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Normal and inverse trig functions cancel each other out

  1. Nov 9, 2004 #1
    I'm a bit confused at the moment. All my books say that normal and inverse trig.functions cancel eachother out like this

    [tex]\sin(\arcsin(x))=x[/tex] and [tex]\arcsin(sin(x))=x[/tex]

    But when I try this out on my calculator - TI-89 - it only wants to recognize the first equation as being equal to x. Is that true or...? :confused:
     
    Last edited: Nov 9, 2004
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  3. Nov 9, 2004 #2

    Galileo

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    For a function to have an inverse, it needs to be injective and surjective.
    The problem is that sin(x) is generally not injective, however it is injective on (eg) the interval [itex][-\pi/2,\pi/2][/itex]. This interval can be chosen as the domain of sin(x) and becomes the range of arcsin(x), so for x in this interval the second equation will hold as well.
     
    Last edited: Nov 10, 2004
  4. Nov 9, 2004 #3
    But since my calculator always accepts sin(arcsin(x)) as being equal to x, does that mean that this equation is always true no matter what? :confused:
     
  5. Nov 10, 2004 #4

    Galileo

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    That's funky. You cannot take the arcsin of x if [itex]|x|>1[/itex], since such an x wouldn't be in the range of sin(x).
    My calculator gives an error, as it should.
    (Unless you use complex numbers).
     
  6. Nov 10, 2004 #5

    krab

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    Think it through. Try x=360 degrees. sin(360 deg.)=0, but arcsin(0)=0. So
    arcsin(sin(x)) is not equal to x. OTOH, sin(arcsin(x))=x
     
  7. Nov 10, 2004 #6

    HallsofIvy

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    Another function that does not have a "true" inverse is f(x)= x2 and you might find it easier to look at that function (you can do the calculations yourself rather than use a calculator).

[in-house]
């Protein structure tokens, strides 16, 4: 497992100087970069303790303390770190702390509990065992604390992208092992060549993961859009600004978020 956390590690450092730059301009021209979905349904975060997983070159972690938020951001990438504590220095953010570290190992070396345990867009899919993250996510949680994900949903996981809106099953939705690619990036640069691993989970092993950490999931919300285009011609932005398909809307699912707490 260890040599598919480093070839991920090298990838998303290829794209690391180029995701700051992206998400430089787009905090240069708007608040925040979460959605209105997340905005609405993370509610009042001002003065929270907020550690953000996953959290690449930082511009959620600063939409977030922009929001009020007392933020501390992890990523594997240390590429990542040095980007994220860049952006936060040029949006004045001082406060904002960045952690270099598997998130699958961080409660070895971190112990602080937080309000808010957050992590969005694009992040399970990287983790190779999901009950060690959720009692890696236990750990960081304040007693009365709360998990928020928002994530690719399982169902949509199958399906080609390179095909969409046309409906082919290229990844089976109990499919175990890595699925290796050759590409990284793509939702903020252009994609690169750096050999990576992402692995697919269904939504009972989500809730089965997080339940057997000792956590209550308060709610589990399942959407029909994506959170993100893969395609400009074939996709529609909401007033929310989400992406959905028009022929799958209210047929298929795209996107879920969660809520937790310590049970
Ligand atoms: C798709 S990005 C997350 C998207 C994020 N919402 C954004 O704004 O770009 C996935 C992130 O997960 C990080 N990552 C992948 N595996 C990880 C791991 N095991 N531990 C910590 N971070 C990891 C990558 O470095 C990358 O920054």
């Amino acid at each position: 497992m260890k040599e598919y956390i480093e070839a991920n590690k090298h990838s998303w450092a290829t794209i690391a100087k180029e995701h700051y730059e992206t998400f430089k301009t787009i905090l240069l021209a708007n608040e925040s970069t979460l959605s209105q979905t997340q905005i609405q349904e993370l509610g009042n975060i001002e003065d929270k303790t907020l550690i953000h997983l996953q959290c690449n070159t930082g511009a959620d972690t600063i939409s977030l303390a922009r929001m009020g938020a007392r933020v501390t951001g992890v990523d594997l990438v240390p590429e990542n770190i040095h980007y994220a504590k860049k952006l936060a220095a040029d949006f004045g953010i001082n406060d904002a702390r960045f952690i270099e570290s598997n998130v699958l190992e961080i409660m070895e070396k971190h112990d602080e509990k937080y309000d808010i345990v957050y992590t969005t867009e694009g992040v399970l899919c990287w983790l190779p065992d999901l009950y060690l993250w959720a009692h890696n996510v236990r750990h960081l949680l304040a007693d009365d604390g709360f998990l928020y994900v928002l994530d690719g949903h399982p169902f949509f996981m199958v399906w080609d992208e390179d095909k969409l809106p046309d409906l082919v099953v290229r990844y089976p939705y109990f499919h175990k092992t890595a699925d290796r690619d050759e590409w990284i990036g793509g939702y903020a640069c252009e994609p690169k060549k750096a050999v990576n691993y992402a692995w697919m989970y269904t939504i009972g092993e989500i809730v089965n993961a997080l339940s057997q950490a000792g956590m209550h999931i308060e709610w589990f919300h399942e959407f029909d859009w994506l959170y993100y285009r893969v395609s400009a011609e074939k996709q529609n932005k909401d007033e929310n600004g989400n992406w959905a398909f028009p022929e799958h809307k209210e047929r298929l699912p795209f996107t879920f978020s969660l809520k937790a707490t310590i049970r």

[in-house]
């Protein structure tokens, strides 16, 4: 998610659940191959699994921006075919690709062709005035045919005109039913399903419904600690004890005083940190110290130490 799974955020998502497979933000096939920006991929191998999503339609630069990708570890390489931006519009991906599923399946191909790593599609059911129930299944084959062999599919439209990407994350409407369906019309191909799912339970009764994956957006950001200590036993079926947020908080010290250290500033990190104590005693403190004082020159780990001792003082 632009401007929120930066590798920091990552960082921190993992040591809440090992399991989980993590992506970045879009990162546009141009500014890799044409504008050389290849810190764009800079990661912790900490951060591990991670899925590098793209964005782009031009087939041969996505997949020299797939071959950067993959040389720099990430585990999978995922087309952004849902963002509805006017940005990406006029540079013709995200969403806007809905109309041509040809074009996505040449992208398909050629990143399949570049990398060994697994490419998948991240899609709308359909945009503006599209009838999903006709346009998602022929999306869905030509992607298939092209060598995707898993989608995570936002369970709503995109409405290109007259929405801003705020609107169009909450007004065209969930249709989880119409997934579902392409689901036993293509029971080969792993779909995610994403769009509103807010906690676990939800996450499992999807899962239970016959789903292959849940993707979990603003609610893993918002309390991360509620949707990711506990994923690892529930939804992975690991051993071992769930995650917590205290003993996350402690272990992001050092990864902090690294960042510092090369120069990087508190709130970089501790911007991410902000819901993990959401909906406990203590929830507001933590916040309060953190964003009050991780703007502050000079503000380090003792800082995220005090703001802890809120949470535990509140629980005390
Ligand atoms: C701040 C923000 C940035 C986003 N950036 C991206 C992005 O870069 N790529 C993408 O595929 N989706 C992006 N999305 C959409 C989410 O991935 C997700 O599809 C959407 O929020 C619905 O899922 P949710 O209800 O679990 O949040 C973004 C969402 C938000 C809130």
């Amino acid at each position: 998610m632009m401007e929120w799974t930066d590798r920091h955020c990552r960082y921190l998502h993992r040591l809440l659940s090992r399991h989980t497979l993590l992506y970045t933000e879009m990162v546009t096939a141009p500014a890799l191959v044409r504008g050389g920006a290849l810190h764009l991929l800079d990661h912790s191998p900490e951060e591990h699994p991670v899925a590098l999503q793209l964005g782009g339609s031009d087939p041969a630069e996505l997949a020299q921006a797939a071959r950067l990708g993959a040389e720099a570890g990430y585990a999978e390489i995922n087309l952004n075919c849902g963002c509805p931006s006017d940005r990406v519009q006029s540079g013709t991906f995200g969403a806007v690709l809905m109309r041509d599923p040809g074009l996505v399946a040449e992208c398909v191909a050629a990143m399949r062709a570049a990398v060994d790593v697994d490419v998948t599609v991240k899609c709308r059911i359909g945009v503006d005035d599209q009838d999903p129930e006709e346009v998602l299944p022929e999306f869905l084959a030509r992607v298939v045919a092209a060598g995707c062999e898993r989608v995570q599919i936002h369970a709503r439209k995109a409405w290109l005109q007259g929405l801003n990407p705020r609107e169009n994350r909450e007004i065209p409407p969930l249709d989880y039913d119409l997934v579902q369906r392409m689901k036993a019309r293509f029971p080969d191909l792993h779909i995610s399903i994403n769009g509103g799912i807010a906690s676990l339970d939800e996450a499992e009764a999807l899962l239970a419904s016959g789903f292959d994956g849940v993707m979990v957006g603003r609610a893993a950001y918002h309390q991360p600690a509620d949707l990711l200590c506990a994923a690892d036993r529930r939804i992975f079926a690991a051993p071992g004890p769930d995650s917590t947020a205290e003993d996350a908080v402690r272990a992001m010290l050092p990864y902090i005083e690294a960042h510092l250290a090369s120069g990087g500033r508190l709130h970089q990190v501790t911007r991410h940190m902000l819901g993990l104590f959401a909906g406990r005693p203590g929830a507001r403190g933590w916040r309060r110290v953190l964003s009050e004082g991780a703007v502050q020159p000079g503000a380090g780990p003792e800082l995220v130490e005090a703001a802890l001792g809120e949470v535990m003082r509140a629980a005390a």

If we restrict the domain to non-negative numbers, THEN we can use f-1(x)= √(x) as the inverse.

    √(x) only makes sense when x is positive. For any positive number, if you first take the square root and then square, you get x back again: f(f-1(x))= x.
    In particular, if x= 4, f-1(4)= √(4)= 2 and f(2)= 22= 4 again.

    However, f(x) is defined for x positive or negative. If x= 2, f(2)= 22= 4 and then f-1(4)= √(4)= 2. In that case, f-1[\sup](f(x))= x.

    But if x= -2, f(-2)= (-2)2= 4 and then f-1(4)= √(4)= 2.
    In that case, f-1(f(x)) is NOT equal to x.
     
  8. Nov 10, 2004 #7
    sin(arcsin(x))=x true while arcsin(sin(x))=x is not true.
     
  9. Nov 10, 2004 #8

    Galileo

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    sin(arcsin(x))=x does not make sense if |x|>1, since it is undefined.
    It's only true if |x|<=1.
     
  10. Nov 10, 2004 #9
    So how would I go about it to find the solutions for let's say tan(x/2)=0 ?
    I thought I could make it easier by using arctan(tan(x/2))=x/2, but you're telling me that this wouldn't work? What if I decided to look only at a part of tan(x/2) that is increasing or decreasing? Let's say from -pi to pi. Would this work? Because that's the requirement for a trig.function to have an inverse isn't it? Would arctan(tan(x/2))=x/2 be true then?
     
  11. Nov 10, 2004 #10

    Galileo

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    tan(x) has the same problem: It isn't injective.
    However, it IS injective if it is restricted to the interval [itex](-\frac{\pi}{2},\frac{\pi}{2})[/itex]
    Then for x in this interval [itex]\arctan(\tan(x))=x[/itex] holds.
    (Notice that range of arctan(x) is [itex](-\frac{\pi}{2},\frac{\pi}{2})[/itex])

    If you wish to solve [itex]\tan(x/2)=0[/itex], then using arctan will give you an answer that lies in the interval [itex](-\frac{\pi}{2},\frac{\pi}{2})[/itex]. (In this case x=0).
    For a complete answer, you need additional info.
    In this case you can use that the tangent is periodic (period [itex]\pi[/itex])
    so that [itex]x/2=k\pi[/itex] where k is an integer will give the general solution).
     
    Last edited: Nov 10, 2004
  12. Nov 10, 2004 #11
    Wouldn't period of tan(x/2) be 2pi? When the interval of tan(x) is restricted to <-pi/2 , pi/2>, the range of arctan(x) is the same. But when the interval of tan(x/2) is <-pi , pi>, but now the range of arctan(x/2) is not the same. Why is this? Shouldn't the range of arctan(x/2) the same as the interval of tan(x/2)?
     
  13. Nov 10, 2004 #12

    Galileo

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    Yes, the period of tan(x/2) is [itex]2\pi[/itex] (I meant the period of tan(x) in my post).

    If [itex]y=\tan(x/2)[/itex]. Then for [itex]x \in (-\pi,\pi)[/itex]:
    [tex]\arctan(y)=x/2[/tex]
    [tex]x=2\arctan(y)[/tex]
    So the inverse function of tan(x/2) is 2arctan(x) and has range [itex](-\pi,\pi)[/itex]
     
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